Obviously there will always be students who undeservedly take advantage of an instructor’s leniency and compassion. However, like @DrJessicaLanger and @PinkPolitical, I have decided that I would rather let many students get away with lying rather than have a student in crisis feel unsupported by me.
In light of my evolving views, I have changed my classroom polices. I no longer require documentation for excused absences. If a student misses a lab because they are ill, it is silly to make them see a doctor just to get a note, and I do not want them coming to class and getting the rest of us sick. I am also willing to make exceptions to my policies when circumstances warrant. I am now aware that some students simply do not feel comfortable approaching a professor to seek assistance or accommodation. On twitter, many faculty who were first-generation or visible minority students noted that it did not even occur to them that they could ask a professor for an extension on an assignment. To make my views clear to all students, I added the following text to my syllabus:
Your Well-Being. In light of the policies above, please know that your physical and mental health is important to me. Family emergencies, physical or mental illness, personal crises, or childcare issues can significantly impact your academic performance or ability to meet deadlines. If academic or personal issues are severely affecting your ability to engage in this course, please contact me (by e-mail, phone, or in person) and we’ll work on a fair resolution. I don’t need all the details of your situation, and you may also speak to someone in student services who will work with me to determine adequate accommodations without revealing sensitive information to me.
Reaching Out to Students
During the first course I taught at UBC, several students bombed the midterm and were not attending lecture, lab, etc. I sent a few e-mails along the lines of, “If you want to succeed in this course, you need to come to class and do the work!” How idiotic of me. (1) If a student was blowing off my course because they did not care, this was not going to motivate them, and (2) if someone was struggling with the course material or unable to engage due to academic or personal circumstances outside of my course, this e-mail was only going to increase their anxiety, not reduce it.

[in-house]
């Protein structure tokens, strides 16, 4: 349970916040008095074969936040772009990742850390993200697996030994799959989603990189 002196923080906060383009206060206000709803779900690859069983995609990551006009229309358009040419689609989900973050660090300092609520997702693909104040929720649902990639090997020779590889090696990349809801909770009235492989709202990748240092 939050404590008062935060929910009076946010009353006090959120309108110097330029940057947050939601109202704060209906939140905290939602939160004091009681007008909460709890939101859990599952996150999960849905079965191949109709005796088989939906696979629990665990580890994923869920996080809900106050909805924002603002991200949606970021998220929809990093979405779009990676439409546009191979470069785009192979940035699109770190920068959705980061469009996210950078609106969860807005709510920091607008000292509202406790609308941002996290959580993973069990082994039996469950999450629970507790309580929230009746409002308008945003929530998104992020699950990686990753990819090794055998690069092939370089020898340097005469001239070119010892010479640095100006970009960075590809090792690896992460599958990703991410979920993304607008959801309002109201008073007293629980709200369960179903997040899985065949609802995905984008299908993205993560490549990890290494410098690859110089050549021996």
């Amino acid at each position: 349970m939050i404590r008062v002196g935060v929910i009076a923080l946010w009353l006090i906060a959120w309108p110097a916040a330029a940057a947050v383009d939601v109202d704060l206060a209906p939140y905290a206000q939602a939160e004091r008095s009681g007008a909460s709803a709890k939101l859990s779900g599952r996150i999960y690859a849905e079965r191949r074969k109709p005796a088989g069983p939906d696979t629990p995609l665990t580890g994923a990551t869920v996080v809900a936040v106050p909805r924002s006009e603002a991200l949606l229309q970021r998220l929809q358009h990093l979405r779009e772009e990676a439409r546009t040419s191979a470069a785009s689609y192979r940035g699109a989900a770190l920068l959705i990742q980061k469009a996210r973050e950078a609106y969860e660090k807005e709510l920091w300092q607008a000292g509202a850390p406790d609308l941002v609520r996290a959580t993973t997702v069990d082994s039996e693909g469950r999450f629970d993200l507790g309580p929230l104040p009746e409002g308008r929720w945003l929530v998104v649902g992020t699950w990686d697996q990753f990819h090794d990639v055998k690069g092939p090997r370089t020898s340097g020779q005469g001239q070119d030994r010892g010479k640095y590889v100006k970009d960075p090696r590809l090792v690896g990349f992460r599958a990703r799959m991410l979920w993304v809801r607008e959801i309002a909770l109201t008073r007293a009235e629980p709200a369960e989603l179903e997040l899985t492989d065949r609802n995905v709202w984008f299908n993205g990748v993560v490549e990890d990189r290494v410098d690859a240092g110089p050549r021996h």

I just gave my first midterm this semester. In a class of 170 students, a handful failed. Some had been engaged in lecture and lab, and some not. I just sent e-mails to those students, but this is what I wrote this time:
I see that you received a low score on the midterm, [and you’re missing quite a few clicker and checkup quiz points as well] OR [though I’m glad to see that you’ve been doing well on clicker points and checkup quizzes]. I really want you to have the support you need to succeed in this course. Please come to my office hours so we can check in and talk about some ideas. I have regular hours Mon 2-3, Thurs 10-11, and Fri 2-3, but I can be available other times as well (especially Thurs). What time would work for you?
I realize many faculty will read this and think it is cheesy (it is) or say that our students are adults and this is not our responsibility. I disagree. This is certainly creating more work for me, but I really hope a little intervention on my part can redirect a student who is on a bad path and may feel anonymous in my course. Perhaps over time, I will become jaded and cynical about these issues, but I am not there yet.